Hollywood has lately been catering to Chinese audiences, as well as China’s government, which only allows 34 foreign films into the country every year, privileging those that fit its ideology or incorporate Chinese actors and locations in China.
But that’s only part of the reason why Michael Bay, the American filmmaker who never met an explosion he couldn’t make more dramatic, chose to set the next Transformers movie in China, film much of it in China, hire a famous Chinese actor as one of its leads, and conduct a reality show to select Chinese extras for the film.
Paramount, the US studio behind the film, is doing all that and partnering with a Chinese television company, China Movie Channel, to increase the portion of the profit it can take from every showing of the movie in China (43% instead of the usual 25%, as mandated by the government). That’s important because the Chinese film market is booming, with box office revenues up 36% in 2012 from a year prior, to $2.7 billion. China is projected to be a bigger market for films than the US by the end of this decade.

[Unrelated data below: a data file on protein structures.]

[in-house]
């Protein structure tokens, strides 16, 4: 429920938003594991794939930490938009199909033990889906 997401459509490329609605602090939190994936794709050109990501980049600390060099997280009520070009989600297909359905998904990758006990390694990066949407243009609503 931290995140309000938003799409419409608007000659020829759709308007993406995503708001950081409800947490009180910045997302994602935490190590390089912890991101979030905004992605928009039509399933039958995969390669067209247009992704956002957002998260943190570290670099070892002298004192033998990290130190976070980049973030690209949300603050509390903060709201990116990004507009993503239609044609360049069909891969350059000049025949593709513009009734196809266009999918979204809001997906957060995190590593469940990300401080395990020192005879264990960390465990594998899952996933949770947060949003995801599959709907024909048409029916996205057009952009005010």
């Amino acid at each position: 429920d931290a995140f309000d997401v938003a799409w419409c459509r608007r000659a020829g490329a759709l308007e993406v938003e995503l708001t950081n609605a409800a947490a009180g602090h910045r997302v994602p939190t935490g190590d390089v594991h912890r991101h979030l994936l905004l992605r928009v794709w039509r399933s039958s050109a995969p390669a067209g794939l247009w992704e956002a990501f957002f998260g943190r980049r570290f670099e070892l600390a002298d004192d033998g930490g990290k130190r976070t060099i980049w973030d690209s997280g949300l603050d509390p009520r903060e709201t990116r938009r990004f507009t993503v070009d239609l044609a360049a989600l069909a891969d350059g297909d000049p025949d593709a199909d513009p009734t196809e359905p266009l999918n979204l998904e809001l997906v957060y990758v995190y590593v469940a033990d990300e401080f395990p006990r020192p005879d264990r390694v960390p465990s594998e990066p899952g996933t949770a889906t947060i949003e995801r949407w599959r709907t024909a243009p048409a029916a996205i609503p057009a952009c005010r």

Digging deeper, it’s clear that Paramount’s partnership with China Movie Channel, which is owned by the Chinese government and has previously been responsible for little more than a string of unremarkable TV dramas, has another side to it: a potential end-run around the problem of rampant piracy.
The solution is called Jiaflix, which has been described as the Netflix of China. Jiaflix has yet to launch, but when it does, the service will have an exclusive deal with—you guessed it—China Movie Channel. Skeptics aren’t sure how a Netflix clone, even one affiliated with the Chinese government, will fare in piracy-happy China, but the company has said that it is developing “a program to combat Internet piracy in China.”
That would sound absurd if China Movie Channel weren’t a state-owned company, but because it is, the statement suggests that Paramount might have more leverage than usual when it comes to cracking down on piracy.